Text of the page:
2.4GHz, 2.7GHz, or 2.8GHz quad-core Intel Core i7 processor (Turbo Boost up to 3.8GHz) with 6MB shared L3 cache.

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Can I shut down 2 of the 4 cores?

I was just wondering, since the MacBook Pro is a quad-core computer, if anyone knows a way to basically sleep 2 of the 4 cores to get better battery life, or even if this would help with battery life, since quad-cores seem to be pretty power hungry. I still need the quad-core power occasionally, but not while I am in school or taking notes throughout the day.

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Good Question!

Sorry to say Intel's chips don't currently allow one to shut down a given core or two.

A different kind of processor will soon be out called a big-LITTLE In this design a less powerful core runs all of the time but the bigger more powerful cores go to deep sleep mode until the little core tells them to wake. Here's a good writeup ARM big-LITTLE Processing. Currently its slated for smartphones. But others are also working on similar architectures for desktop & server CPU designs. Even still you won't be able to control it the OS & the Apps will do the work for you.

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Thanks for the Answer Dave!

I guess I was just wondering, because I remembered that the first gen MacBook Airs would shut down a core if they got too hot, and I didn't know if something like that could be possible on the newer computers. I guess I see if Mavericks can improve the batter life of the laptops by a bit, since it is really good right now, but why stop there.

Anyway, thanks for the answer.

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None of the MacBooks, Pro's, or Airs shutdown a core when they got too hot. What they did do is go into Turbo mode (higher clock speed) when the processing needed it. Otherwise they stay at a lower clock speed. Are you thinking about IBM POWER chips? The mainframe versions (POWER5) had this feature (not the PowerPC which Apple had used). So far no consumer chip offers any means yet of isolation of a core. This gets back to the Asymmetric (AMP) Vs Symmetric (SMP) argument on how CPU's (cores) process. SMP is presently the current direction in all of the single chip/single system consumer computer designs. Main frames & Super computers today use a variable SMP design and can by using hardware logic split processing across different sets of resources (PU's & LPAR's).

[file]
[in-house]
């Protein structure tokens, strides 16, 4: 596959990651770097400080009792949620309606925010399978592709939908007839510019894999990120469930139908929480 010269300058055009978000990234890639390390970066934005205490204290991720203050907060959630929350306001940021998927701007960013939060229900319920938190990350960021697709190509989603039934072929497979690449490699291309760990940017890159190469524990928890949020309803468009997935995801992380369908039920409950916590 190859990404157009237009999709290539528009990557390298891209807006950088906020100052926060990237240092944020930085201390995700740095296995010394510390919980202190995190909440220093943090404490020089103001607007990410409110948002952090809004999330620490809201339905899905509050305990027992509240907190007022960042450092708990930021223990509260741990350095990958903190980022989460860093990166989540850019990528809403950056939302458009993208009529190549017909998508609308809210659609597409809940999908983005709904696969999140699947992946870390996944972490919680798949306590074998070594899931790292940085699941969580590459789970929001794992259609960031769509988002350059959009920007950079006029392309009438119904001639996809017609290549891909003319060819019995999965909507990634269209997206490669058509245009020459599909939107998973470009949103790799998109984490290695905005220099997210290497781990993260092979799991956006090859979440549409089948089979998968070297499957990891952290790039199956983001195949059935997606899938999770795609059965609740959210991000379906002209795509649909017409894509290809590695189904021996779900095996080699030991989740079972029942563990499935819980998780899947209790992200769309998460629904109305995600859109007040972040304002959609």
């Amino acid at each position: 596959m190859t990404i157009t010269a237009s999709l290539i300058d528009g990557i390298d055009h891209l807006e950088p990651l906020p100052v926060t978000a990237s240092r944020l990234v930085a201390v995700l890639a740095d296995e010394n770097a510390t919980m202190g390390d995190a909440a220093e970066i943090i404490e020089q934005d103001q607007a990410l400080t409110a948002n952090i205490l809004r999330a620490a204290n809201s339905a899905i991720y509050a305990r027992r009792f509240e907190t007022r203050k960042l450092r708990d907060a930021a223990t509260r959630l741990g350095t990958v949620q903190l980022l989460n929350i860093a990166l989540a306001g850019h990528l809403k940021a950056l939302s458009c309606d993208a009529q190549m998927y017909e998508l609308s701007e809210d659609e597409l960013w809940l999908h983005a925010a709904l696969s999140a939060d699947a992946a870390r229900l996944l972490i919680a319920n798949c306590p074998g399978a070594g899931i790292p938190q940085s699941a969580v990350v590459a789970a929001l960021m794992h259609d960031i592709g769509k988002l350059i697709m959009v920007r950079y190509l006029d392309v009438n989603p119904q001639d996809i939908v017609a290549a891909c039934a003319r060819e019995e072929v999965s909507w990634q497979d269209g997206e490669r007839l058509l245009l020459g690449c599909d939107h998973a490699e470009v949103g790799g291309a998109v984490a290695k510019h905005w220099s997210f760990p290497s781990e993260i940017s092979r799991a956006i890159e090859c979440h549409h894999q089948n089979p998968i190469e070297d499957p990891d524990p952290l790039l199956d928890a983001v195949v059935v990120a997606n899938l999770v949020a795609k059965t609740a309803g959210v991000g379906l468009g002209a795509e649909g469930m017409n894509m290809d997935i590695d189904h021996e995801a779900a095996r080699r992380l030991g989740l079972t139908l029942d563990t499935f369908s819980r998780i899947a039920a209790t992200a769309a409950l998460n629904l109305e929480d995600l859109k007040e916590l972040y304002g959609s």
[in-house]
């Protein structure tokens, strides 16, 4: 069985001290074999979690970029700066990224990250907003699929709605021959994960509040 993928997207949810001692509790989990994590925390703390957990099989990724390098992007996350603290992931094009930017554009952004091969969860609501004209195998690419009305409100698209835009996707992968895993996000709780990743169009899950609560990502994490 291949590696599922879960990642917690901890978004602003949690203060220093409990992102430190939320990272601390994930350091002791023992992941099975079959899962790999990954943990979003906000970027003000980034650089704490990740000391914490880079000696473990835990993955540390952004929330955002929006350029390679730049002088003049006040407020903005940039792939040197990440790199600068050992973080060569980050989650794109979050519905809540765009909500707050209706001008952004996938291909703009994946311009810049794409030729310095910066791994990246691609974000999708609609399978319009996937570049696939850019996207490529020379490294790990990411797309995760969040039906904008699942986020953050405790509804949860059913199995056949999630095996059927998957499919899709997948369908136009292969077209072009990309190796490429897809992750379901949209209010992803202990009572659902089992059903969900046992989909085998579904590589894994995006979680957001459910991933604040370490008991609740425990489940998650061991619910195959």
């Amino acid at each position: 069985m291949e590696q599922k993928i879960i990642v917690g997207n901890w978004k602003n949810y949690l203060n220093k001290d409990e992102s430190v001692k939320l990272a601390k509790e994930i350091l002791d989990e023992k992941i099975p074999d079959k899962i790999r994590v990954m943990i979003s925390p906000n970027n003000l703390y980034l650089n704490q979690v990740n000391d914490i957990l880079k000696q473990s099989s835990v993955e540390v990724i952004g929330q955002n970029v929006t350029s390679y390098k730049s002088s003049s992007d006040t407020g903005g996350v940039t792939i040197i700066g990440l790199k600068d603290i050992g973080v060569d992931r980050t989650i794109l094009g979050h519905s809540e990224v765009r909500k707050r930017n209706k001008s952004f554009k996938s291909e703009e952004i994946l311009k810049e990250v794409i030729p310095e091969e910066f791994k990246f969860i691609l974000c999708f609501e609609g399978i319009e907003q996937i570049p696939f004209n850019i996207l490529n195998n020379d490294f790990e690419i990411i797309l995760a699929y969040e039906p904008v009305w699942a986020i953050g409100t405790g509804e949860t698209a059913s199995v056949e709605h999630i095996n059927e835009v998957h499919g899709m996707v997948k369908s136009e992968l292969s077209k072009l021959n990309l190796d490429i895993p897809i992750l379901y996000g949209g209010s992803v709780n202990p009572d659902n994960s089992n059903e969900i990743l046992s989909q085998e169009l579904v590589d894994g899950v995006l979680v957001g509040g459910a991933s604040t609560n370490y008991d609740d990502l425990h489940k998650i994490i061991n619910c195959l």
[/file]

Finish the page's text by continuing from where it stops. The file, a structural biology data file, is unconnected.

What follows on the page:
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I have just read, and had a few Apple Geniuses tell me that the original macbook air would, as a safety procedure, shut down a core (or just clock it really really low) in order to keep the chips from getting too hot. Like here:

https://discussions.apple.com/thread/180...

and here

http://forums.macrumors.com/showthread.p...

where people have mentioned having issues relating to their computers overheating. I just didn't know if there was a built feature like that on the newer mac's that could be force triggered.

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OK, now I see where you are heading here. This is Sleep mode. Truthfully it's not really heat that does it, it's low power so you don't loose what you have. All of the laptops do this and the desktops can also go into this mode as well (just no battery so don't unplug it!) Also there is a thermal sensor that monitors all of the Mac systems so when it gets to a set temp the computer shuts down. While I can see how people think this is the case in the Airs the real cause is power or the heat dissipation for the CPU needs service. Review this Apple T/N Standby Mode which is the next level the Air & Retina systems goes into to save the SSD data from being lost.

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